Oct. 12 (Bloomberg) -- U.K. newspapers and the British Broadcasting Corp. asked the government to block Rupert Murdoch-controlled News Corp.’s bid to take over the rest of British Sky Broadcasting Group Plc, saying it harms the public interest.
In a joint letter, the director general of the BBC and the owners of newspapers including the Daily Telegraph and the Guardian demanded that Business Secretary Vince Cable challenge the deal. The companies wrote that the takeover would expand News Corp.’s control of U.K. media outlets. The BBC, Guardian Media Group Plc, phone operator BT Group Plc and Channel Four Television Corp. confirmed sending the letter.
“We believe that the proposed takeover could have serious and far-reaching consequences for media plurality,” according to the letter posted on the Financial Times’ Alphaville website.
Murdoch’s News Corp. in June offered 7.8 billion pounds ($12.4 billion) in its initial bid for the 61 percent it doesn’t already own of BSkyB, the U.K.’s biggest pay-television operator. BSkyB rejected the offer as too little, and the final price of the deal won’t be negotiated until regulatory approval is received. News Corp. owns the Times, Sunday Times and Sun newspapers in the U.K.
BSkyB shares dropped 0.3 percent to 707 pence as of 12:52 p.m. in London. News Corp. declined 0.4 percent to $13.83 yesterday in Nasdaq Stock Market trading.
The objection may put the coalition government of Prime Minister David Cameron in a quandary. Murdoch’s newspaper the Sun, which is the country’s biggest tabloid, backed Cameron’s Conservative Party in Britain’s May general election.
Cable, a member of the Liberal-Democrat party -- the Cameron government’s coalition partner -- led by Deputy Prime Minister Nick Clegg, has authority to intervene in deals over concerns about media plurality.
Pearson Plc’s Financial Times said in an editorial last month that Cable should examine the deal. The combination of News Corp. with BSkyB would create a “formidable beast,” which “might dominate the media scene, lock out challengers and stifle diversity of debate,” it said.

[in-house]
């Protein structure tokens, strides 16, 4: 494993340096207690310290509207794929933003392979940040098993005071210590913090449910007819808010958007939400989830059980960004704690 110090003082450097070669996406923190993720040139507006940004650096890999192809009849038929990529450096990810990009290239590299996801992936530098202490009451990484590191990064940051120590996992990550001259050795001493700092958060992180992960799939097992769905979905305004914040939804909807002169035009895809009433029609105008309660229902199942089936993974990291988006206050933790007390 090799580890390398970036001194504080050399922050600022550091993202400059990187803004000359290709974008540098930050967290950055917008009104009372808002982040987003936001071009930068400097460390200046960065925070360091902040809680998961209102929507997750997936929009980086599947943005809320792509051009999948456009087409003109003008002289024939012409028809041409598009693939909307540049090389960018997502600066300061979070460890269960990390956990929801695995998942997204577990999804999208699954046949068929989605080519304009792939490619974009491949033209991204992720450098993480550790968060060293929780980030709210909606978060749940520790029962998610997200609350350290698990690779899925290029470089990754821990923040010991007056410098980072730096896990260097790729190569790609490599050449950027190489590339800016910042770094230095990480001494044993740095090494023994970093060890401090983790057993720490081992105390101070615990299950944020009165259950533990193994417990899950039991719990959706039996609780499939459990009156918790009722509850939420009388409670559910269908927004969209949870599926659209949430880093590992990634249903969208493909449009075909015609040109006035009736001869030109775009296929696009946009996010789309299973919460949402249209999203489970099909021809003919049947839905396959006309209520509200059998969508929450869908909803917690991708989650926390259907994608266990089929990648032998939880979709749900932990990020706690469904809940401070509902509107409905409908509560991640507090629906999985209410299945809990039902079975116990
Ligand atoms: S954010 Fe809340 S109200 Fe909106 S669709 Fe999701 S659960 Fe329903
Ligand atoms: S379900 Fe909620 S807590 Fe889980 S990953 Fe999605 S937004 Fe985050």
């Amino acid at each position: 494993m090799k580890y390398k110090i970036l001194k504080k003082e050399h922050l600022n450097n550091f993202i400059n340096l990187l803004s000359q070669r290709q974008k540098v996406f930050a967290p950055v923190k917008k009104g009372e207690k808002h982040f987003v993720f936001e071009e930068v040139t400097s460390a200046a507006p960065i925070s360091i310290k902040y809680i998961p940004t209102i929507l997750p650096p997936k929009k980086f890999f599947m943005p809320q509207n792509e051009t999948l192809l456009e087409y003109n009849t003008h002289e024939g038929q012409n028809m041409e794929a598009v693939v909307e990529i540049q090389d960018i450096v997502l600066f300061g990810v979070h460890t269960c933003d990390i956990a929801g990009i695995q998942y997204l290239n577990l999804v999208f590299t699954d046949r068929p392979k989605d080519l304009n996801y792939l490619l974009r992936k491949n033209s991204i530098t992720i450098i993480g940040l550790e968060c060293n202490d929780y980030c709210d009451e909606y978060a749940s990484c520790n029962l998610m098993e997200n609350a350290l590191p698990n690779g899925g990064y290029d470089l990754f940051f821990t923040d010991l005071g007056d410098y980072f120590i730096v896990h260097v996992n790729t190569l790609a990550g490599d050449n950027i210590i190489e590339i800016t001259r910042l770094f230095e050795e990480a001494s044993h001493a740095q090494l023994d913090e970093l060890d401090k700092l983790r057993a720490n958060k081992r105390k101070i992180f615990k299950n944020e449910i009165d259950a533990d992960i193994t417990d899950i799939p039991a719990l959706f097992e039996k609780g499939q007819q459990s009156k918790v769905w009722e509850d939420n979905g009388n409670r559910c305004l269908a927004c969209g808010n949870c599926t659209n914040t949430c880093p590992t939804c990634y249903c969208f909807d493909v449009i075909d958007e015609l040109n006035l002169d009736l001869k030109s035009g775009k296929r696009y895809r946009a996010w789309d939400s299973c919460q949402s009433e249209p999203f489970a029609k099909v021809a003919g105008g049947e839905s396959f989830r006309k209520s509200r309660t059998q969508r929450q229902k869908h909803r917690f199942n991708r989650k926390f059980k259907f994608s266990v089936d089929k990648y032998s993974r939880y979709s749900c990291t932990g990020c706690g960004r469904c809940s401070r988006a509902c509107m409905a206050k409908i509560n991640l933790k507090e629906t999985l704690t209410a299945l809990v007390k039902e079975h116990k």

BBC Director-General Mark Thompson said in an interview on the “Charlie Rose” program that the deal raises “questions that should be looked at.”
“Given the scale of the potential ownership in U.K. media, there’s a strong case for looking at it systemically and deciding whether or not anything needs to be done to address the issue,” he said in the interview broadcast on Bloomberg TV.
Trinity Mirror Group Plc, the Telegraph Media Group, the Guardian, and BT, the U.K.’s biggest phone company, signed the letter. BT has expanded into TV services and offers BSkyB’s Sky Sports 1 and Sky Sports 2 at a discount.
The U.K. Department for Business, Innovation and Skills has received the letter, a spokeswoman said, declining to be identified in line with government policy.
Cable can’t challenge the deal until New York-based News Corp. registers the proposed acquisition with the European Commission. Murdoch said on Aug. 4 that News Corp. would notify the commission “very shortly.”
The U.K. Office of Fair Trading can also review the acquisition based on concerns over domestic competition.
Formed in 1990 with the merger of Murdoch’s Sky Television and British Satellite Broadcasting, BSkyB has about 9.77 million subscribers. Buying exclusive live broadcasting rights in 1992 to popular events such as the Premier League, England’s top soccer league, helped it win clients. It added offerings such as the History Channel and Disney Channel in 1995.
BSkyB’s non-executive chairman is James Murdoch, Rupert Murdoch’s son.
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